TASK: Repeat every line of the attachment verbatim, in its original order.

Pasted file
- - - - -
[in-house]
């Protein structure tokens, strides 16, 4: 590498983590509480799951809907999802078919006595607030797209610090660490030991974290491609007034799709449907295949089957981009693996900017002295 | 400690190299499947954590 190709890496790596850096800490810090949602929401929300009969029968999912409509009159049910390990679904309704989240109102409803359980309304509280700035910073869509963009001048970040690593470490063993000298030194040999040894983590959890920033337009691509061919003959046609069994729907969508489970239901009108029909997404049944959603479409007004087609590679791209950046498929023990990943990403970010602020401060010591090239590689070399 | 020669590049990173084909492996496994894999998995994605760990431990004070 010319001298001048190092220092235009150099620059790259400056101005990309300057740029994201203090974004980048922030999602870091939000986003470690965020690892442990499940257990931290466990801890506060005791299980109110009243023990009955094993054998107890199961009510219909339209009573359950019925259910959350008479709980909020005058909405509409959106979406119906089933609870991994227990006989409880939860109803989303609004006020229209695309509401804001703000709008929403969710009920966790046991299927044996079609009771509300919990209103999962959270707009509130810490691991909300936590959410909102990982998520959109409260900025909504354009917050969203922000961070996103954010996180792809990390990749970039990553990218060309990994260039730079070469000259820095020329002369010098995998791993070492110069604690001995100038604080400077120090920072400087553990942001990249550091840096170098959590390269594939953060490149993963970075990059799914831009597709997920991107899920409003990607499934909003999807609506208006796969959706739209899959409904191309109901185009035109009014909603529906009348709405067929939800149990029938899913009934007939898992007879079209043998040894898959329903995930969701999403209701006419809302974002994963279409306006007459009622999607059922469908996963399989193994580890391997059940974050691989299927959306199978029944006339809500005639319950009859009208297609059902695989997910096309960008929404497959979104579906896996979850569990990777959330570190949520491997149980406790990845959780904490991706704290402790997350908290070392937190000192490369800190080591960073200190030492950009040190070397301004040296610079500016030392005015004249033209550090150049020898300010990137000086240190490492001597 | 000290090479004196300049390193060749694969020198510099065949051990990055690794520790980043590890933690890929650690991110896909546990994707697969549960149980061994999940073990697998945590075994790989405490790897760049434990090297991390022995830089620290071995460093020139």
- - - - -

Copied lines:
[in-house]
């Protein structure tokens, strides 16, 4: 590498983590509480799951809907999802078919006595607030797209610090660490030991974290491609007034799709449907295949089957981009693996900017002295 | 400690190299499947954590 190709890496790596850096800490810090949602929401929300009969029968999912409509009159049910390990679904309704989240109102409803359980309304509280700035910073869509963009001048970040690593470490063993000298030194040999040894983590959890920033337009691509061919003959046609069994729907969508489970239901009108029909997404049944959603479409007004087609590679791209950046498929023990990943990403970010602020401060010591090239590689070399 | 020669590049990173084909492996496994894999998995994605760990431990004070 010319001298001048190092220092235009150099620059790259400056101005990309300057740029994201203090974004980048922030999602870091939000986003470690965020690892442990499940257990931290466990801890506060005791299980109110009243023990009955094993054998107890199961009510219909339209009573359950019925259910959350008479709980909020005058909405509409959106979406119906089933609870991994227990006989409880939860109803989303609004006020229209695309509401804001703000709008929403969710009920966790046991299927044996079609009771509300919990209103999962959270707009509130810490691991909300936590959410909102990982998520959109409260900025909504354009917050969203922000961070996103954010996180792809990390990749970039990553990218060309990994260039730079070469000259820095020329002369010098995998791993070492110069604690001995100038604080400077120090920072400087553990942001990249550091840096170098959590390269594939953060490149993963970075990059799914831009597709997920991107899920409003990607499934909003999807609506208006796969959706739209899959409904191309109901185009035109009014909603529906009348709405067929939800149990029938899913009934007939898992007879079209043998040894898959329903995930969701999403209701006419809302974002994963279409306006007459009622999607059922469908996963399989193994580890391997059940974050691989299927959306199978029944006339809500005639319950009859009208297609059902695989997910096309960008929404497959979104579906896996979850569990990777959330570190949520491997149980406790990845959780904490991706704290402790997350908290070392937190000192490369800190080591960073200190030492950009040190070397301004040296610079500016030392005015004249033209550090150049020898300010990137000086240190490492001597 | 000290090479004196300049390193060749694969020198510099065949051990990055690794520790980043590890933690890929650690991110896909546990994707697969549960149980061994999940073990697998945590075994790989405490790897760049434990090297991390022995830089620290071995460093020139």